Years ago I bought a regular edger and never got the hang of it, was always hitting the concrete and gouging. Maybe I will try that again as I have a corner lot, too, and just quit bothering with edging, but it sure would look better. The comments on this thread have been helpful.

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On Tue, 13 Jun 2006 02:34:01 +0000, I Love Lucy wrote:

Good day I Love Lucy, Thanks for the comment on the link. I never have time to build up the content on the site. Guess I'll have to go at it in the winter again.
A stick edger is an edger that looks very much like a string trimmer (aka "weed-eater"), but instead of having string head on it it has an edger blade.
The edger that you describe would be called a foot edger. They can give a high quality edge but are time consuming. To get better performance from your foot edger, sharpen the blade with a file. Just sharpen one side of the blade. While you have the file in your hand, run it over your shovels and weeding tools also. You'll be shocked how much nice it is to dig with a sharp shovel.
Have a nice day........... 80)
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So that's what it is called. It's a wicked thing, couldn't believe how sharp it was when it came. I don't happen to have a file, maybe I do somewhere, usually take everything to the hardware store for that sort of thing.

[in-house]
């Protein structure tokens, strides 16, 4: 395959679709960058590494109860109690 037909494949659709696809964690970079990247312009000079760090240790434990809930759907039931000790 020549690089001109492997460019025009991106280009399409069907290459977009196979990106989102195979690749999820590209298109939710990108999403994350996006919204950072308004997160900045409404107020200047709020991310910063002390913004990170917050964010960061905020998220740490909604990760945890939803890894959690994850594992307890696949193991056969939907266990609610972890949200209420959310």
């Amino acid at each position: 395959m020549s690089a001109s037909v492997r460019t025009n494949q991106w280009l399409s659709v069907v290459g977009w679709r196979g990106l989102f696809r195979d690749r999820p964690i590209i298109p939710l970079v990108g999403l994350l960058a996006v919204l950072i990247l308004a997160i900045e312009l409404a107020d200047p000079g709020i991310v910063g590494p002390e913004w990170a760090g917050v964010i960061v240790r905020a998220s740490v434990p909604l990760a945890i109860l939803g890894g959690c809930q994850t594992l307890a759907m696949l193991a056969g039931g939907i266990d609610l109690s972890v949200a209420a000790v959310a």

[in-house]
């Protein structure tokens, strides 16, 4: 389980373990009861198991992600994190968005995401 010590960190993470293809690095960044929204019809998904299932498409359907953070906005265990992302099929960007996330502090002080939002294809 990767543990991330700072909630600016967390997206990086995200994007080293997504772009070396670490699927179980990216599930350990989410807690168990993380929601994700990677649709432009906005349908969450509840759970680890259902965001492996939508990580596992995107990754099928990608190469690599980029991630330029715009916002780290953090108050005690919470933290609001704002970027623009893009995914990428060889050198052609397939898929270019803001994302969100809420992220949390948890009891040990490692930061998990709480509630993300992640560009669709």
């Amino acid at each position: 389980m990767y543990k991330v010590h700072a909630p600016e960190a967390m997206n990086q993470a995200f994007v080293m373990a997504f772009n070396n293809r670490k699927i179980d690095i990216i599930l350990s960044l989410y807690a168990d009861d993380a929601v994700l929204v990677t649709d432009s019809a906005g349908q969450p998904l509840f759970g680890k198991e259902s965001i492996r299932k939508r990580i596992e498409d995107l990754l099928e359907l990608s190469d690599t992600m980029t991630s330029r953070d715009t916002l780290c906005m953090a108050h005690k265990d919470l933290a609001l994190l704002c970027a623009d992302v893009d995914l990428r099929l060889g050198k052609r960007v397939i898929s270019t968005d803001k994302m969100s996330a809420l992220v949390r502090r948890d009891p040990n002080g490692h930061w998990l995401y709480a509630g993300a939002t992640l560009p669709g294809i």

Yes, everything needs sharpening around here, especially my photos, and I'm slowly gaining on it. If I could learn to sharpen things, it would be a great help as I noticed my tin snips are loose and dull and my bulb planters I can't get in the ground and my one shovel which is flat that I like, also my tile spades, all could use a sharpening. I can't life heavy dirt like I used to be able to. Used a kid's shovel to prepare my flower beds this year. Got the job done, and the plants don't seem any the worse for it. With some it's touch and go, but it goes with the territory no matter how well you dig. But this isn't the garden forum so I'd better shut up about that.
When I pick up my door at the hardware store, I'll ask them how to do it. In the meantime, will look for the one file I had at one time and put that on my list if I can't find it. I swear I bought a big roll of heavy plastic for all sorts of things and can't find it anywhere. Makes me mad. As soon as I buy a new roll, it will turn up.

You have a nice day, too. It was hot but bearable today. Will no doubt get worse as the summer progresses.

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Start here:
<http://www.leevalley.com/wood/page.aspx?c=1&p2991&cat=1,43072,43091>
A dull tool is a lot more dangerous than a sharp tool.